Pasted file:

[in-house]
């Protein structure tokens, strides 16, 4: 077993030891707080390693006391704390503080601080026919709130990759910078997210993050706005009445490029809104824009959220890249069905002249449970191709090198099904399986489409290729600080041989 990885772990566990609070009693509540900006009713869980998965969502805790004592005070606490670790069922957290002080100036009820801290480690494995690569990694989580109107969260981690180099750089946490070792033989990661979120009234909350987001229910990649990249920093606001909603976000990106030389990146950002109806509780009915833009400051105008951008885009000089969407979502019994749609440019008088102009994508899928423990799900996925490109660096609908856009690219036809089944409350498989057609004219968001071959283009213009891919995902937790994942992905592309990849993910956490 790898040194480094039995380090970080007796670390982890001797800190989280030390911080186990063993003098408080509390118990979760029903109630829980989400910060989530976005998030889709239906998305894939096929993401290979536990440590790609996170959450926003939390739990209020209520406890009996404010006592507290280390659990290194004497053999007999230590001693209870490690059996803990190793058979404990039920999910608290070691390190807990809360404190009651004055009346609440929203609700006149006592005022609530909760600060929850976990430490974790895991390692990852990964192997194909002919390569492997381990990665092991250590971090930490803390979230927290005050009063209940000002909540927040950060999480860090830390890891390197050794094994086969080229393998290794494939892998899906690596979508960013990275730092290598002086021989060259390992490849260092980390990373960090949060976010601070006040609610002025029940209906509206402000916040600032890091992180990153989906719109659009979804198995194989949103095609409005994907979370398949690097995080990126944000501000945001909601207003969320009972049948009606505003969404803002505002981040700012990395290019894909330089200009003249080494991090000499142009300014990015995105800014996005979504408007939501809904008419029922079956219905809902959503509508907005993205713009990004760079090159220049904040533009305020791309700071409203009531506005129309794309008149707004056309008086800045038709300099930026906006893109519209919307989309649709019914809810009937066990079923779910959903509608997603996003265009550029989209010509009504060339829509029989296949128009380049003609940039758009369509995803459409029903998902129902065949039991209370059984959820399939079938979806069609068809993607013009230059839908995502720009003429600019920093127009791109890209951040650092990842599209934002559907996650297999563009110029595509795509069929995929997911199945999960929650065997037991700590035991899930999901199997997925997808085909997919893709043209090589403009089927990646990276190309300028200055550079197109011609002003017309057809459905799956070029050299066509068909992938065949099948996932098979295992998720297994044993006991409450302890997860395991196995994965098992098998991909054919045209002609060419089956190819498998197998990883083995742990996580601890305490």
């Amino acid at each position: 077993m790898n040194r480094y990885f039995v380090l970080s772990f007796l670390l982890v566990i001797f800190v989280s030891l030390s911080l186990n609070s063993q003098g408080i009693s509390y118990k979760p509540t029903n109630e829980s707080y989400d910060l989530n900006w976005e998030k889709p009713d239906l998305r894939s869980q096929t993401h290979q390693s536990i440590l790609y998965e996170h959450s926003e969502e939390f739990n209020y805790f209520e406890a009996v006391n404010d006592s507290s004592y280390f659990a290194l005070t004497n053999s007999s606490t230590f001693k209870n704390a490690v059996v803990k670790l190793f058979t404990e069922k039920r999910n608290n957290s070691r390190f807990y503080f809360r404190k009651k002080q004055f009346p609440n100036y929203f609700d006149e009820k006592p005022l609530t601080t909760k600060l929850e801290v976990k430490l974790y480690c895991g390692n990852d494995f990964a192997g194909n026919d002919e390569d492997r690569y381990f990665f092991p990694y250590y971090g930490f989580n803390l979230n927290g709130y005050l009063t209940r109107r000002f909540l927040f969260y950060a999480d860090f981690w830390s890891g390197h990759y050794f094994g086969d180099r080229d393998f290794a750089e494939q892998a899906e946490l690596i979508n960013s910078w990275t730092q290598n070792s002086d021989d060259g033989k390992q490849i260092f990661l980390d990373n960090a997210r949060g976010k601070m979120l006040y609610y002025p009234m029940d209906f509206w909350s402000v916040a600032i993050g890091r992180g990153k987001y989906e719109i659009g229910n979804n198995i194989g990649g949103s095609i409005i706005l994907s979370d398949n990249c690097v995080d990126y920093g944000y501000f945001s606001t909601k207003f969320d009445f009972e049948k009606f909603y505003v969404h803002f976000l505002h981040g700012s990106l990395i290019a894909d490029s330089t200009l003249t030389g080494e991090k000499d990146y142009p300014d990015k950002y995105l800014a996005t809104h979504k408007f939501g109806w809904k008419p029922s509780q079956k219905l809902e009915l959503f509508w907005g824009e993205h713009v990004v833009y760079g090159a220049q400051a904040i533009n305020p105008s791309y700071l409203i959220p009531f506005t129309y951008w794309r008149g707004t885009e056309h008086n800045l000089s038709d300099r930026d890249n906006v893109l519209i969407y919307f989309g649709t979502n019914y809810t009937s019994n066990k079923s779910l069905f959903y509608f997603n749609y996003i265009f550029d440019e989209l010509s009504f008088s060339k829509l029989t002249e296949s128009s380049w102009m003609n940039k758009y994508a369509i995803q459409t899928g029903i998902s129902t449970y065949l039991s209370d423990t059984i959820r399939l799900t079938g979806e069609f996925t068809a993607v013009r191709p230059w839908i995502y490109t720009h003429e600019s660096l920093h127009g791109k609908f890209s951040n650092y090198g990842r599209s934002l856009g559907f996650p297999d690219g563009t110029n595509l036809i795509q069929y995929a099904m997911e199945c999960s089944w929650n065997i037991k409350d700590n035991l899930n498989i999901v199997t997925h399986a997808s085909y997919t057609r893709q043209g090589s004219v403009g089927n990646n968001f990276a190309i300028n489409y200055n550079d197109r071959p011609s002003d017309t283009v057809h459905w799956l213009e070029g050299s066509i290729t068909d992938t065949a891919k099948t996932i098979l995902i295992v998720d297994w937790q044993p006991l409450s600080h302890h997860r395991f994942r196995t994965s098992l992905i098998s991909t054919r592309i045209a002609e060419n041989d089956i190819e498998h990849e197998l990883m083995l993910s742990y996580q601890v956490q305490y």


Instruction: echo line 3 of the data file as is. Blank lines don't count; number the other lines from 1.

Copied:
């Amino acid at each position: 077993m790898n040194r480094y990885f039995v380090l970080s772990f007796l670390l982890v566990i001797f800190v989280s030891l030390s911080l186990n609070s063993q003098g408080i009693s509390y118990k979760p509540t029903n109630e829980s707080y989400d910060l989530n900006w976005e998030k889709p009713d239906l998305r894939s869980q096929t993401h290979q390693s536990i440590l790609y998965e996170h959450s926003e969502e939390f739990n209020y805790f209520e406890a009996v006391n404010d006592s507290s004592y280390f659990a290194l005070t004497n053999s007999s606490t230590f001693k209870n704390a490690v059996v803990k670790l190793f058979t404990e069922k039920r999910n608290n957290s070691r390190f807990y503080f809360r404190k009651k002080q004055f009346p609440n100036y929203f609700d006149e009820k006592p005022l609530t601080t909760k600060l929850e801290v976990k430490l974790y480690c895991g390692n990852d494995f990964a192997g194909n026919d002919e390569d492997r690569y381990f990665f092991p990694y250590y971090g930490f989580n803390l979230n927290g709130y005050l009063t209940r109107r000002f909540l927040f969260y950060a999480d860090f981690w830390s890891g390197h990759y050794f094994g086969d180099r080229d393998f290794a750089e494939q892998a899906e946490l690596i979508n960013s910078w990275t730092q290598n070792s002086d021989d060259g033989k390992q490849i260092f990661l980390d990373n960090a997210r949060g976010k601070m979120l006040y609610y002025p009234m029940d209906f509206w909350s402000v916040a600032i993050g890091r992180g990153k987001y989906e719109i659009g229910n979804n198995i194989g990649g949103s095609i409005i706005l994907s979370d398949n990249c690097v995080d990126y920093g944000y501000f945001s606001t909601k207003f969320d009445f009972e049948k009606f909603y505003v969404h803002f976000l505002h981040g700012s990106l990395i290019a894909d490029s330089t200009l003249t030389g080494e991090k000499d990146y142009p300014d990015k950002y995105l800014a996005t809104h979504k408007f939501g109806w809904k008419p029922s509780q079956k219905l809902e009915l959503f509508w907005g824009e993205h713009v990004v833009y760079g090159a220049q400051a904040i533009n305020p105008s791309y700071l409203i959220p009531f506005t129309y951008w794309r008149g707004t885009e056309h008086n800045l000089s038709d300099r930026d890249n906006v893109l519209i969407y919307f989309g649709t979502n019914y809810t009937s019994n066990k079923s779910l069905f959903y509608f997603n749609y996003i265009f550029d440019e989209l010509s009504f008088s060339k829509l029989t002249e296949s128009s380049w102009m003609n940039k758009y994508a369509i995803q459409t899928g029903i998902s129902t449970y065949l039991s209370d423990t059984i959820r399939l799900t079938g979806e069609f996925t068809a993607v013009r191709p230059w839908i995502y490109t720009h003429e600019s660096l920093h127009g791109k609908f890209s951040n650092y090198g990842r599209s934002l856009g559907f996650p297999d690219g563009t110029n595509l036809i795509q069929y995929a099904m997911e199945c999960s089944w929650n065997i037991k409350d700590n035991l899930n498989i999901v199997t997925h399986a997808s085909y997919t057609r893709q043209g090589s004219v403009g089927n990646n968001f990276a190309i300028n489409y200055n550079d197109r071959p011609s002003d017309t283009v057809h459905w799956l213009e070029g050299s066509i290729t068909d992938t065949a891919k099948t996932i098979l995902i295992v998720d297994w937790q044993p006991l409450s600080h302890h997860r395991f994942r196995t994965s098992l992905i098998s991909t054919r592309i045209a002609e060419n041989d089956i190819e498998h990849e197998l990883m083995l993910s742990y996580q601890v956490q305490y």